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The Refuge of Nature

Finding solace in the natural and sensory worlds during a pandemic.

 Published with permission of the artist.
Shelter by Carrie Barcomb.
Source: Published with permission of the artist.

Synesthete artist Carrie Barcomb has always been a naturalist. The Brandywine Valley, PA resident is taking solace during the coronavirus pandemic by spending even sweeter, sensory moments out of doors. Her reflections on the Earth in this historic time struck me as something which might inspire others finding themselves in the netherworld depicted in her underpainting, "Shelter," to take a walk (while safely social distancing), and perhaps see, hear, taste, smell and feel things as never before.

How has nature has come to mean even more to you lately?

CB: As a child, I always relished time spent outdoors, where I wandered wild forests and fields for hours. There was always something new to discover—a bird or plant to observe. I enjoyed every tree and plant, the changing seasons, and feeling the excitement after a storm to see where the stream may have rerouted due to debris or an overturned tree.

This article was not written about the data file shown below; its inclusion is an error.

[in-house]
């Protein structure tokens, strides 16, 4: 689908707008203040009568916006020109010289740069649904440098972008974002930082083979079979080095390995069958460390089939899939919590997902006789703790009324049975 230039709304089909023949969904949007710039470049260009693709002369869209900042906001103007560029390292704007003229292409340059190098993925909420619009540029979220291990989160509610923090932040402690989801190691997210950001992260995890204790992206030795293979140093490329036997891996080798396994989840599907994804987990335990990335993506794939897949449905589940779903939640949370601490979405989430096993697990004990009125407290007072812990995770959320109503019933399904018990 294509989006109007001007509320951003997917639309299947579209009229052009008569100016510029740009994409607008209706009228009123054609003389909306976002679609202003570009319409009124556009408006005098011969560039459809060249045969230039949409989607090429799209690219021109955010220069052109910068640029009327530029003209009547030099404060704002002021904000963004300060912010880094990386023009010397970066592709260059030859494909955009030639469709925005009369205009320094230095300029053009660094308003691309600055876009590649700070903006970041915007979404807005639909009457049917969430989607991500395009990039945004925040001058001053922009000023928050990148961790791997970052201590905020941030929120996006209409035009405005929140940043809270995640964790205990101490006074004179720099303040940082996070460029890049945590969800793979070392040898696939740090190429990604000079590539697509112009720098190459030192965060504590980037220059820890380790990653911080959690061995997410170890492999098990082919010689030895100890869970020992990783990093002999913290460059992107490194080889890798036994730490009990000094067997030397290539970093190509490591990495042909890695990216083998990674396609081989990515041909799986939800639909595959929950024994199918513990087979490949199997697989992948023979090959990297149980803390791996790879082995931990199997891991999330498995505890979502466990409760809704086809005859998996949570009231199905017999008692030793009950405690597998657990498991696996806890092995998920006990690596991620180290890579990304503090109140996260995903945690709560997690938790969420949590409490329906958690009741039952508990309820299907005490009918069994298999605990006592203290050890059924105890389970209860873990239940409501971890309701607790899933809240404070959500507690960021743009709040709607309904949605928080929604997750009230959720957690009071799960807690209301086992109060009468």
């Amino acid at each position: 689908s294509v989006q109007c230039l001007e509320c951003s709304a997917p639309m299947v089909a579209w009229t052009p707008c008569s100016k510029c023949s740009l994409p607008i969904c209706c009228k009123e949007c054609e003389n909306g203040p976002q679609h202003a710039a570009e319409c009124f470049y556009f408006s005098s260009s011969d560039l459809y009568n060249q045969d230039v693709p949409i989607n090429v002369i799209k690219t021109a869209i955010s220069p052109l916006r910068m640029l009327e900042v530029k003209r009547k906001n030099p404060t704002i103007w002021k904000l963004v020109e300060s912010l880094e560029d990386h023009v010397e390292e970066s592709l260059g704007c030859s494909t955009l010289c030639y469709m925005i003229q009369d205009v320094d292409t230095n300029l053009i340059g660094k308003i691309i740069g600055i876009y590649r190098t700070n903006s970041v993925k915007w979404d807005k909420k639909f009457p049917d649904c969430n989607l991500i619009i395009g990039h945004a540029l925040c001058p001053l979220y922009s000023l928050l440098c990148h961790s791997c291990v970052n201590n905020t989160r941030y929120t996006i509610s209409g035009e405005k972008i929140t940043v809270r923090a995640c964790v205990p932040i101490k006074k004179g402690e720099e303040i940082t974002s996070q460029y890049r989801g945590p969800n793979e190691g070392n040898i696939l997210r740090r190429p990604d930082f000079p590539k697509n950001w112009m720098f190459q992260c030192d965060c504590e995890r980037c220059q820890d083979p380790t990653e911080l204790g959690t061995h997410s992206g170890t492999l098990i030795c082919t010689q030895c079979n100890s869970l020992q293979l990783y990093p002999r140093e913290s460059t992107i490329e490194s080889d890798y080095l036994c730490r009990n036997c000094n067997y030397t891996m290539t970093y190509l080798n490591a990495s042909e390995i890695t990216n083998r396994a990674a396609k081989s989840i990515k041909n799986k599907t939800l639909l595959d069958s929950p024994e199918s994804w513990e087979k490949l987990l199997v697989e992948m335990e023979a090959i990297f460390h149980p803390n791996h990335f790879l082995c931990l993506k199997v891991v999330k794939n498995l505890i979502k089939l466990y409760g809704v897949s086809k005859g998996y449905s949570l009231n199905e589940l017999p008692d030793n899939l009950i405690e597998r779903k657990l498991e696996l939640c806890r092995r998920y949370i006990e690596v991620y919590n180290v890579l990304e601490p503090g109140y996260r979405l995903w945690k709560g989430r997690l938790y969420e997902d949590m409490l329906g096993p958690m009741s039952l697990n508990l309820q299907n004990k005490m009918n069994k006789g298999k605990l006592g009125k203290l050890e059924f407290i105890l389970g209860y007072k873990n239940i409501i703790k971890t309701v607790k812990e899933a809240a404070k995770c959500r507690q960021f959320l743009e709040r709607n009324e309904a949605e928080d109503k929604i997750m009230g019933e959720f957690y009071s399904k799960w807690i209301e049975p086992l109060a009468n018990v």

Used with permission of the artist.
Forest Bridge by Carrie Barcomb.
Source: Used with permission of the artist.

As an adult, leading a routine hectic life, my time in nature was spent on scheduled trips to explore this country and others, to places of gorgeous and exotic landscapes. This global pandemic has halted everything. Everyone has come to a grinding halt. Amidst this devastating crisis, we are challenged to cope with and reassess our lives.

My isolation has forced me outdoors, yes, but also back into the woods. My son now has time to explore the woods freely without external pressures, even declaring that here in the forest, "the trees are boss." My teenage daughter is also finding joy from simply walking across giant felled trees.

It has made me mindful of my ancestors who farmed up until the 20th century. I appreciate stories where my grandmother used folk wisdom to predict the weather. Although she worked in a city, she would travel to her family farm in the summertime to plant enough crops to feed her family for the rest of the year. It’s made me rethink food supply and materialism, how instead of simply recycling a plastic bottle, I’ll reuse it for frozen orange juice.

Published with permission.
Artist, naturalist and synesthete Carrie Barcomb.
Source: Published with permission.